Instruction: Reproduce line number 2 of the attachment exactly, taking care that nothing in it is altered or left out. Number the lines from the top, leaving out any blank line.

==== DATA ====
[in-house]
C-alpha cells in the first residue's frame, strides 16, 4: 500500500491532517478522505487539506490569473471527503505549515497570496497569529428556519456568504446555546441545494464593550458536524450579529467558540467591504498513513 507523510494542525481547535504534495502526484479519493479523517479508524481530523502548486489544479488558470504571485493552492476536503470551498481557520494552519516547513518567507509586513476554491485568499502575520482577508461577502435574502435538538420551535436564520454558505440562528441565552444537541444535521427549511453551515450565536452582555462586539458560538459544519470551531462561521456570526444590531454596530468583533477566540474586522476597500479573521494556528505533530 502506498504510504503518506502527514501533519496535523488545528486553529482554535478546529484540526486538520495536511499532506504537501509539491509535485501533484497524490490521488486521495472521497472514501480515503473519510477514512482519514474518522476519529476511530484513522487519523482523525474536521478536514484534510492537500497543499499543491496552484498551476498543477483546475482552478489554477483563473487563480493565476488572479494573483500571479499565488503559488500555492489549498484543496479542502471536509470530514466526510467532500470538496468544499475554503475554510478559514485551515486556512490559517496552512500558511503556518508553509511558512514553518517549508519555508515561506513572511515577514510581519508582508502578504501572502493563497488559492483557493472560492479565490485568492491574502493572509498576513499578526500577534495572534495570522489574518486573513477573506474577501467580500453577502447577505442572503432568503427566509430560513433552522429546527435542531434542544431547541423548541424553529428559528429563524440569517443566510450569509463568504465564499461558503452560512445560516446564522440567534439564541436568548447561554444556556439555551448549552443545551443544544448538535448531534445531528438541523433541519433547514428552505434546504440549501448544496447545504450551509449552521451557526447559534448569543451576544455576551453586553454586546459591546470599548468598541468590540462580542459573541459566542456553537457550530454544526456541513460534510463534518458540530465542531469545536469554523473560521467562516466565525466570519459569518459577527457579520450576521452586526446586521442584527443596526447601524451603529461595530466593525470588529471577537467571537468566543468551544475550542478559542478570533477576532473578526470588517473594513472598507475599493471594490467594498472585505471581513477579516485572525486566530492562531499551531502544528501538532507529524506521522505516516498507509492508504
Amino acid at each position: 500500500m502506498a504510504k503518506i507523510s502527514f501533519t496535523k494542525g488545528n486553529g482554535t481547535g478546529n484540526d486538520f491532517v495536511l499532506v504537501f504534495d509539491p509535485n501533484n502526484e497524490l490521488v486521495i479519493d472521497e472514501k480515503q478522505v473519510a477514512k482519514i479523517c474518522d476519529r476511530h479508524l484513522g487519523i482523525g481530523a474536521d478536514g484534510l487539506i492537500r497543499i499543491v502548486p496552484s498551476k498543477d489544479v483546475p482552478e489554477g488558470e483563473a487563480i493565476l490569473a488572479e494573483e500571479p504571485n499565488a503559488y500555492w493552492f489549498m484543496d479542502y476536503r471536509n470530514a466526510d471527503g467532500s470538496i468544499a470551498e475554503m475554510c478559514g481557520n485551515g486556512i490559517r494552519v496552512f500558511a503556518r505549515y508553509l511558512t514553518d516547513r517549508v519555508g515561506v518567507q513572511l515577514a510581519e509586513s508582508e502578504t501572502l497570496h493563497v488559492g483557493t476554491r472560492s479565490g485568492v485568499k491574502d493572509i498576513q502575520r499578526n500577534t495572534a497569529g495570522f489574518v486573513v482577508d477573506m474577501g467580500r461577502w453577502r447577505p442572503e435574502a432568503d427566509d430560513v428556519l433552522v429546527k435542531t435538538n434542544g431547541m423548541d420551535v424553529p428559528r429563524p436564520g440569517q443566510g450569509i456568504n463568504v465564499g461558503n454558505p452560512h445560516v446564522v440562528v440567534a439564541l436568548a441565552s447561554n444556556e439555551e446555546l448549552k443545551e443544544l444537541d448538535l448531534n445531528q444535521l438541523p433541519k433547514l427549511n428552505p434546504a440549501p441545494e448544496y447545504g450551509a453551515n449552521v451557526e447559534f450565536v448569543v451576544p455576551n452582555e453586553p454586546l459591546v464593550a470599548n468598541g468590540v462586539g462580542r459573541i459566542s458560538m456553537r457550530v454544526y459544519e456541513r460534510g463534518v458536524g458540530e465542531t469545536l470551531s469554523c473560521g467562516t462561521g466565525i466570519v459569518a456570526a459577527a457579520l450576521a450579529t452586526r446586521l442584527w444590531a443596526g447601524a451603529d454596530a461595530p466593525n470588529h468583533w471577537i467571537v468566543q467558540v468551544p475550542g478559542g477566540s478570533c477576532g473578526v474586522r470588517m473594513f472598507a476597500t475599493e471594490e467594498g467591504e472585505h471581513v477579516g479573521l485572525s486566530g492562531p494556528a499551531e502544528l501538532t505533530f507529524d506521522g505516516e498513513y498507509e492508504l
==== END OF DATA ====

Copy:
C-alpha cells in the first residue's frame, strides 16, 4: 500500500491532517478522505487539506490569473471527503505549515497570496497569529428556519456568504446555546441545494464593550458536524450579529467558540467591504498513513 507523510494542525481547535504534495502526484479519493479523517479508524481530523502548486489544479488558470504571485493552492476536503470551498481557520494552519516547513518567507509586513476554491485568499502575520482577508461577502435574502435538538420551535436564520454558505440562528441565552444537541444535521427549511453551515450565536452582555462586539458560538459544519470551531462561521456570526444590531454596530468583533477566540474586522476597500479573521494556528505533530 502506498504510504503518506502527514501533519496535523488545528486553529482554535478546529484540526486538520495536511499532506504537501509539491509535485501533484497524490490521488486521495472521497472514501480515503473519510477514512482519514474518522476519529476511530484513522487519523482523525474536521478536514484534510492537500497543499499543491496552484498551476498543477483546475482552478489554477483563473487563480493565476488572479494573483500571479499565488503559488500555492489549498484543496479542502471536509470530514466526510467532500470538496468544499475554503475554510478559514485551515486556512490559517496552512500558511503556518508553509511558512514553518517549508519555508515561506513572511515577514510581519508582508502578504501572502493563497488559492483557493472560492479565490485568492491574502493572509498576513499578526500577534495572534495570522489574518486573513477573506474577501467580500453577502447577505442572503432568503427566509430560513433552522429546527435542531434542544431547541423548541424553529428559528429563524440569517443566510450569509463568504465564499461558503452560512445560516446564522440567534439564541436568548447561554444556556439555551448549552443545551443544544448538535448531534445531528438541523433541519433547514428552505434546504440549501448544496447545504450551509449552521451557526447559534448569543451576544455576551453586553454586546459591546470599548468598541468590540462580542459573541459566542456553537457550530454544526456541513460534510463534518458540530465542531469545536469554523473560521467562516466565525466570519459569518459577527457579520450576521452586526446586521442584527443596526447601524451603529461595530466593525470588529471577537467571537468566543468551544475550542478559542478570533477576532473578526470588517473594513472598507475599493471594490467594498472585505471581513477579516485572525486566530492562531499551531502544528501538532507529524506521522505516516498507509492508504